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Cosmetic product testing can help you save some of that money you typically spend on makeup every month. And if you find the right opportunities, you can even make some part-time money in return. No special qualifications are needed; however, it does require a bit of scouting and an ability to separate the bad from the good.
Be on the look out. Typically, ads announcing calls for testing appear in women's, fashion or lifestyle magazines or as Internet ads on your browser. Also look in the directory for market or opinion research panels. Research groups also tend to make announcements in newspaper classifieds. The chance of becoming a tester for newly released and unreleased products is higher than for an established brand.
Get in touch. Once you find an opportunity, contact them as instructed. Most companies will ask you to visit their websites or call a toll-free number -- to either answer or fill out a screening questionnaire. Typically, the questionnaires ask for your name, address, contact details, a few related demographics and a choice of products you may be interested in testing. If you like a particular product, despite no open calls for testing, you can still write or phone the makers and ask if you can test samples of their product. It usually works.
Test and review. Once the testing service screens your application and deems you eligible, they should notify you via phone or via email before shipping the samples of their products. They should also send you instructions on how to use the products and what you should do in the event of an adverse or allergic reaction. Test the product as instructed. Once you finish testing the product, you may have to fill out a review or a survey before you receive a check in the mail for a previously agreed-upon amount.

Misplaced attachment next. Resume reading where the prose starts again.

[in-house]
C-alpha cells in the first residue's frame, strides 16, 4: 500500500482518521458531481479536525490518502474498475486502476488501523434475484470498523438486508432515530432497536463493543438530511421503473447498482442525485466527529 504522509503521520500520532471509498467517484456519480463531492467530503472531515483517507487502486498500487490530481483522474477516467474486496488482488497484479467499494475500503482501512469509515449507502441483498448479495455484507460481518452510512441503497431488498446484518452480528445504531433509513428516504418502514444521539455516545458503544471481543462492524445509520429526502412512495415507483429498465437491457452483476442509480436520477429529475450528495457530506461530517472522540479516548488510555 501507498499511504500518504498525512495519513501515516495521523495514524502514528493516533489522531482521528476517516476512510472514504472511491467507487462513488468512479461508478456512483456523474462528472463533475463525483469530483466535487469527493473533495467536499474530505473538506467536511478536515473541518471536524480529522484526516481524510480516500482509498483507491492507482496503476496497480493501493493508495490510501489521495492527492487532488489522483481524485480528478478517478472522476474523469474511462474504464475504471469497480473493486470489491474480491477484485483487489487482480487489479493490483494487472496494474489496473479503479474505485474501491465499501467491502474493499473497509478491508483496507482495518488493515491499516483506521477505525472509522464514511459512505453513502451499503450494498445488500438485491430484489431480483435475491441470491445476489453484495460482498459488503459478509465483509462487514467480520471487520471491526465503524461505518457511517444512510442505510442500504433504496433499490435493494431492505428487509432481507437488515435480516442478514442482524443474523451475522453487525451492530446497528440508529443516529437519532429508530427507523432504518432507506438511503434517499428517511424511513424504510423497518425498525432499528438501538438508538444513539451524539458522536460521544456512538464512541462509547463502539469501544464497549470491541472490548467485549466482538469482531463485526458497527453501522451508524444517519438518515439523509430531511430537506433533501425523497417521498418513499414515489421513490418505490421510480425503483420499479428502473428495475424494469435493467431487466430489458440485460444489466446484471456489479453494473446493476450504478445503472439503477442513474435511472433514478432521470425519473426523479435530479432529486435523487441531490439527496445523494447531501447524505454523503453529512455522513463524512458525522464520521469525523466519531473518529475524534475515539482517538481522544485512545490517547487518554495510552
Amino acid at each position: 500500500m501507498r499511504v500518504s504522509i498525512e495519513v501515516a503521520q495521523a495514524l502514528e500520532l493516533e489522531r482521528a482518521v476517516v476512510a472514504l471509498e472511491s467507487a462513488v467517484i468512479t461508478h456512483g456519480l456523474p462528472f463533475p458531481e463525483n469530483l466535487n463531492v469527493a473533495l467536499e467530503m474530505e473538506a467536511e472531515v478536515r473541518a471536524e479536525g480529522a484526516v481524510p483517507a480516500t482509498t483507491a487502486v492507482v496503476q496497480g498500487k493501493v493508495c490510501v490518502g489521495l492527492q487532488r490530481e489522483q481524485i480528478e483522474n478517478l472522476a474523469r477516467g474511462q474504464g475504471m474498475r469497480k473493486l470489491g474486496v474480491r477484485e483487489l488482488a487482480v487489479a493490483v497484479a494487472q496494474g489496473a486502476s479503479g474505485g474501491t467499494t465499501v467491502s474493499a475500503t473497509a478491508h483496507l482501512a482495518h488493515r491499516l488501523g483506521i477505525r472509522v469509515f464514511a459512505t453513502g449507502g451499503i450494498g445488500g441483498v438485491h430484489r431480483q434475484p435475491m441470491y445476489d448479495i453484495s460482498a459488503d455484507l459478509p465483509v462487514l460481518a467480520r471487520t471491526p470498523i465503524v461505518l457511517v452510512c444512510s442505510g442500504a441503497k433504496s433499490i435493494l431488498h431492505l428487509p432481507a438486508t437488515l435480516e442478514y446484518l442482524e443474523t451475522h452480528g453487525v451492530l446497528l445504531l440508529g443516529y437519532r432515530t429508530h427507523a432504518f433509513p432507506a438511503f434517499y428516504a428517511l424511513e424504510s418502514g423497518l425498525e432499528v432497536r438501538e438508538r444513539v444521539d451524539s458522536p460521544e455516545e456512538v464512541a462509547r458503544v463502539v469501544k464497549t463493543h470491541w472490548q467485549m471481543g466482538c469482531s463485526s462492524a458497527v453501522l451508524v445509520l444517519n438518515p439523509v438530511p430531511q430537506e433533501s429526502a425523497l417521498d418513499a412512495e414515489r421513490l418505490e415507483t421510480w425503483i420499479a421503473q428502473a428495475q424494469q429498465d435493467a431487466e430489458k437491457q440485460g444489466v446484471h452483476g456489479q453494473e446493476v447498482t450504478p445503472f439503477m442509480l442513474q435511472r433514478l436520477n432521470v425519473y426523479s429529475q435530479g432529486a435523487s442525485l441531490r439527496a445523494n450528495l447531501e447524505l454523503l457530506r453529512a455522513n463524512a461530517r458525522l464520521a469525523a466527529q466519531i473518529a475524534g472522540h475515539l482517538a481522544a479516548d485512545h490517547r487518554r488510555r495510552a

Keep an online blog. One way to gain notice is to maintain a regular Web blog and write about the products you use. Over a period of time, you can develop a catalog of reviews and position yourself as an opinion leader.
Avoid fraudulent schemes. If an agency is asking you for money in return or making claims to offer money or other perks too big to believe, it is probably not trustworthy. No legitimate agency will ask you to disclose bank account or credit card details. Before responding to a testing call or filling out a screening survey, check for the company's contact information. Credible agencies often list their addresses or at least telephone numbers on their websites. If possible, make a call to confirm before applying for testing. You can also contact the FDA or a not-for-profit monitoring group and inquire about the safety and risks before testing a product.
Kiran Bharthapudi has more than seven years of experience in print, broadcast and new media journalism. He has contributed to several major news agencies, including United Nations radio, BBC online and "Consumer Reports" magazine. His articles specialize in the areas of business, technology and new media. He has a Ph.D. in mass communications.
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